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5 of 5 people found the following review helpful
5.0 out of 5 stars The happiest, freest, most joyful and energetic vocal jazz you've ever heard., 15 May 2008
Mary Whipple (New England) - See all my reviews
This review is from: Finest Hour (Audio CD)
If you are a jazz fan and don't know Betty Carter, what a treat you have in store with this CD. Carter is a totally free spirit, almost abandoning the melody, sometimes, to play with it on her own terms, going in new directions and interacting with her accompanists to create new sounds, even on "standards." And she obviously LOVES what she is doing, one of the few performers who really has fun every minute she is on stage (and several tracks here are recorded live). The result is a CD that makes the listener as happy as the performer--an upbeat, bebop, scat-filled, and uptempo collection that never lets down for an instant.

Carter blends with her band(s) on many tracks, the timbre of her voice sometimes sounding like a "blatty" trumpet and sometimes like a mellow sax, and she provides many opportunities for her musicians to take the song in new directions, to which she responds in kind. If the song is a standard and you know the melody, you will have no difficulty finding it within the variations and improvisations. "The Trolley Song," a song I have never liked, (from The Audience with Betty Carter becomes a "new" and thoroughly delightful song in Betty's hands, especially when she delays her lyrics, staying behind the band. Filled with humor and high-octane playfulness, she musically mugs with the audience and keeps them chuckling as the trolley finally runs down.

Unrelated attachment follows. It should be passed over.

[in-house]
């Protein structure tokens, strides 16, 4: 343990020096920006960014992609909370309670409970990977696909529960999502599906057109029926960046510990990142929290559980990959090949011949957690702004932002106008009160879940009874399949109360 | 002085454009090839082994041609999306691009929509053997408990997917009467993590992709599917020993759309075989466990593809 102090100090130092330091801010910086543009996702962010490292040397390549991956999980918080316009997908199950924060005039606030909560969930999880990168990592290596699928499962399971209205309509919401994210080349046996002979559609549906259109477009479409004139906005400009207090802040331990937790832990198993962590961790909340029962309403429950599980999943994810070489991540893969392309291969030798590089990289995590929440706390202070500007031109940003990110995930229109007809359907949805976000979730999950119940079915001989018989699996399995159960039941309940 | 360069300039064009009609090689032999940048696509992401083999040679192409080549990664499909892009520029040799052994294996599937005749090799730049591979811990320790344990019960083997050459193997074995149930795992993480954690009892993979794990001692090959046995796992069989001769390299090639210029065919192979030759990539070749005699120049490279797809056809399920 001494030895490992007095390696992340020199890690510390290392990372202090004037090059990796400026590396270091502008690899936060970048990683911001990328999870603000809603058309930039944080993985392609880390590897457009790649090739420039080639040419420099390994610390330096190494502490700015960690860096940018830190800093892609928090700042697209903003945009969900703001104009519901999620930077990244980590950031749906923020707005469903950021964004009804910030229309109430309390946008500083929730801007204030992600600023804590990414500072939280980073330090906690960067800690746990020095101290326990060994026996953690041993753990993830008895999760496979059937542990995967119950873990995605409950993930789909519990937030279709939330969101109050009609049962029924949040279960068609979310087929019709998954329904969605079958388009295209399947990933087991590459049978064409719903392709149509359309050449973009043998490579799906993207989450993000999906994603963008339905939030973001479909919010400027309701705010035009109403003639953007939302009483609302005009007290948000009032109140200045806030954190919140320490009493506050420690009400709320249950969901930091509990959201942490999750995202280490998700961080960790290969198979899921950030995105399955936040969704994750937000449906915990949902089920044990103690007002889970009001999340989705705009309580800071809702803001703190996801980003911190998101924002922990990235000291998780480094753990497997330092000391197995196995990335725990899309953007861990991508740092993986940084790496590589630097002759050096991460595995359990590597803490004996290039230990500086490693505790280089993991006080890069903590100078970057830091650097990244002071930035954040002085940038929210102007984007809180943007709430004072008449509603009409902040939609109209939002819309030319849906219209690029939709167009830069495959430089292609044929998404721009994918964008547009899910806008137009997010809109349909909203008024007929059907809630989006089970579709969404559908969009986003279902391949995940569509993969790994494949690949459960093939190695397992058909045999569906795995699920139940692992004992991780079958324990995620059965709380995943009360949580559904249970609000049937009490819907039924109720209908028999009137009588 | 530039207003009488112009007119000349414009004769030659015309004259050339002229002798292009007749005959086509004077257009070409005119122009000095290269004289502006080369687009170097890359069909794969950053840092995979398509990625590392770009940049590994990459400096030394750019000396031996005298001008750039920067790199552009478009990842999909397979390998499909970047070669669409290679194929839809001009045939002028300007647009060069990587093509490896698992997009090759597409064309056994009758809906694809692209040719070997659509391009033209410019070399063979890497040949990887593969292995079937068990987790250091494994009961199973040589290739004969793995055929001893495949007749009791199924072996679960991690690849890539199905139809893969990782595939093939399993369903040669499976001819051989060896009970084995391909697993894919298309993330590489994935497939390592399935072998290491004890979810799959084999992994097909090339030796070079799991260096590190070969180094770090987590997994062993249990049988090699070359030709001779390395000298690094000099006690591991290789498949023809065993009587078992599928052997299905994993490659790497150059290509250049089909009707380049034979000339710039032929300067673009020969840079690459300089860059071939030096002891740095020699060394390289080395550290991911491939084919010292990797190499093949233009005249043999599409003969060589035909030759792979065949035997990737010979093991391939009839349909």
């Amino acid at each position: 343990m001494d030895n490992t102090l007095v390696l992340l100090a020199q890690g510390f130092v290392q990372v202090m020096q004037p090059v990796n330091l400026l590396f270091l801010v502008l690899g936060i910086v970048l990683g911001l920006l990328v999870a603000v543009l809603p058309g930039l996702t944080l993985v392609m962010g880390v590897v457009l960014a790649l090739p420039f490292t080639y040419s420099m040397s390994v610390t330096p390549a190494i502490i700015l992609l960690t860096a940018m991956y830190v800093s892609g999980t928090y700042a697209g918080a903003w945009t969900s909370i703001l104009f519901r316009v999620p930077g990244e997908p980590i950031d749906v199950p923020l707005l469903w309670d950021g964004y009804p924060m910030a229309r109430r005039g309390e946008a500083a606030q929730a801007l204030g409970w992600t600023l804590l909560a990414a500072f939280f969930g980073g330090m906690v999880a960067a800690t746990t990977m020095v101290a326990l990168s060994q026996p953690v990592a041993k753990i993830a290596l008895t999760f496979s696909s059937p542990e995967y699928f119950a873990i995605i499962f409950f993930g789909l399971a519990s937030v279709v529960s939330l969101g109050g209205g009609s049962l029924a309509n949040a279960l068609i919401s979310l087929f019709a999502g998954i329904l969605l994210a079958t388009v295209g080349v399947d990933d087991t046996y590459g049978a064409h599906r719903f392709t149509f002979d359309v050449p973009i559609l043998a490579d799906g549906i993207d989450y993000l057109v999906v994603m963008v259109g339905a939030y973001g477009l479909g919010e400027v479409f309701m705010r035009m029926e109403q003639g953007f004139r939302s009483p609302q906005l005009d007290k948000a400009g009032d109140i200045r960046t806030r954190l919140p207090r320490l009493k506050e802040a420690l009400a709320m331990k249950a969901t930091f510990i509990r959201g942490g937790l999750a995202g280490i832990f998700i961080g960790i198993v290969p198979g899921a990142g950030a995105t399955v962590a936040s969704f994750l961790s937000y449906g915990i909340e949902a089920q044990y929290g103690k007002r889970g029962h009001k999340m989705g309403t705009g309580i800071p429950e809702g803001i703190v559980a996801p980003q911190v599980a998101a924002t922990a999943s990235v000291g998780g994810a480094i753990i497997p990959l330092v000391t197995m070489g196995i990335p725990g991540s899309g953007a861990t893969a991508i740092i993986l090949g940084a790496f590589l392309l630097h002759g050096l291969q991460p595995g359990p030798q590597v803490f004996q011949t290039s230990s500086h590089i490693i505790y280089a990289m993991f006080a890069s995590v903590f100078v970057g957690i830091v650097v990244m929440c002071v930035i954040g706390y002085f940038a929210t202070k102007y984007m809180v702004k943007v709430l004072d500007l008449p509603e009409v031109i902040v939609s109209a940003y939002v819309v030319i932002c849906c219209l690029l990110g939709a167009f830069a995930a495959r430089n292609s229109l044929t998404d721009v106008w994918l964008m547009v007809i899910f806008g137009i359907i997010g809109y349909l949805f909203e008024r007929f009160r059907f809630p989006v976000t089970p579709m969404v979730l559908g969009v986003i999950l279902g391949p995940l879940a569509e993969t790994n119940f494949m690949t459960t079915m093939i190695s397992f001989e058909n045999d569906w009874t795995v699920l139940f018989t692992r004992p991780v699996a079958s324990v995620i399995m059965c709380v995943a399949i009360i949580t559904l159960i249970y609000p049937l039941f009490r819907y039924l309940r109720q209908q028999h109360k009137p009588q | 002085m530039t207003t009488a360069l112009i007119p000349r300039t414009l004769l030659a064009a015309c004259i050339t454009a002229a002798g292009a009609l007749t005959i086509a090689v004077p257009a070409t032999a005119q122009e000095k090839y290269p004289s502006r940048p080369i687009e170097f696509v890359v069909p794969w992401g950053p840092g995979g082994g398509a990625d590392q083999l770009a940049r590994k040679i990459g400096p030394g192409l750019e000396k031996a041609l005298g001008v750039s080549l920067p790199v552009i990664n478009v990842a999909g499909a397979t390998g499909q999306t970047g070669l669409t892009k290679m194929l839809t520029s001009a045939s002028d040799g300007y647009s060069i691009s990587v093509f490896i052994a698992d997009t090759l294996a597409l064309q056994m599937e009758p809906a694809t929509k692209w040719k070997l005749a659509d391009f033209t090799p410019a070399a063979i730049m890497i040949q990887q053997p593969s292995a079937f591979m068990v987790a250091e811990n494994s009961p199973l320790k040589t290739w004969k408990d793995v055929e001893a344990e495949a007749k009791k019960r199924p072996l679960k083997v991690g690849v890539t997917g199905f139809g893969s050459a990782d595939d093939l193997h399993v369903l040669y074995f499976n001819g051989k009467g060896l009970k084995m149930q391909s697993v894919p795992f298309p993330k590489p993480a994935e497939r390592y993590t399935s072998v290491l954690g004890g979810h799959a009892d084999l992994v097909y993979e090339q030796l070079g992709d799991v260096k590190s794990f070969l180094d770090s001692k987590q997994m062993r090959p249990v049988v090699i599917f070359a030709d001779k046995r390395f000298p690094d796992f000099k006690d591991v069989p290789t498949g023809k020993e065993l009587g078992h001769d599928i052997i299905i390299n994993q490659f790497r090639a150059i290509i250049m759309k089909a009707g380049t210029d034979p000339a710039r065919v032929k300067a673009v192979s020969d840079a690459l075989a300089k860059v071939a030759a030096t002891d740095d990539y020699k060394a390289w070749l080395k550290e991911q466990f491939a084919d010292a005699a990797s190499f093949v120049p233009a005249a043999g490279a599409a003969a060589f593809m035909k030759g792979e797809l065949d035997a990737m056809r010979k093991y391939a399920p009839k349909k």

Her duet with Carmen McRae (in a track from "The Carmen McRae-Betty Carter Duets, Live at the Great American"), "It Don't Mean a Thing (If It Ain't Got That Swing)" is such a high point that listeners will undoubtedly be clicking on the link to get details about this phenomenal CD. Again, they have fun, joking, playing with scat and rhythm, bouncing riffs off each other and blending two different types of voices, Carter's higher and lighter, McRae's, deeper and richer.

"Tight," a song she composed, is so fast that it's good it's only 1:37 minutes long, even though it is a complete drama about a love lost--or maybe lost. "I Could Write a Book," (also from "The Audience with Betty Carter") starts out, like several others here, as completely scat and morphs into a toe-tapping rock-'em-sock'em performance. Even a romantic standard like "In the Still of the Night" (from It's Not About the Melodysounds completely new--cheerful and lively, with a great piano solo, and all the traditional mystery discarded. A CD that is pure jazz, pure entertainment, and pure fun, this Betty Carter collection traces her style from 1958 until 1992 and never misses one glorious beat. n Mary Whipple
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Betty Carter's Finest Hour
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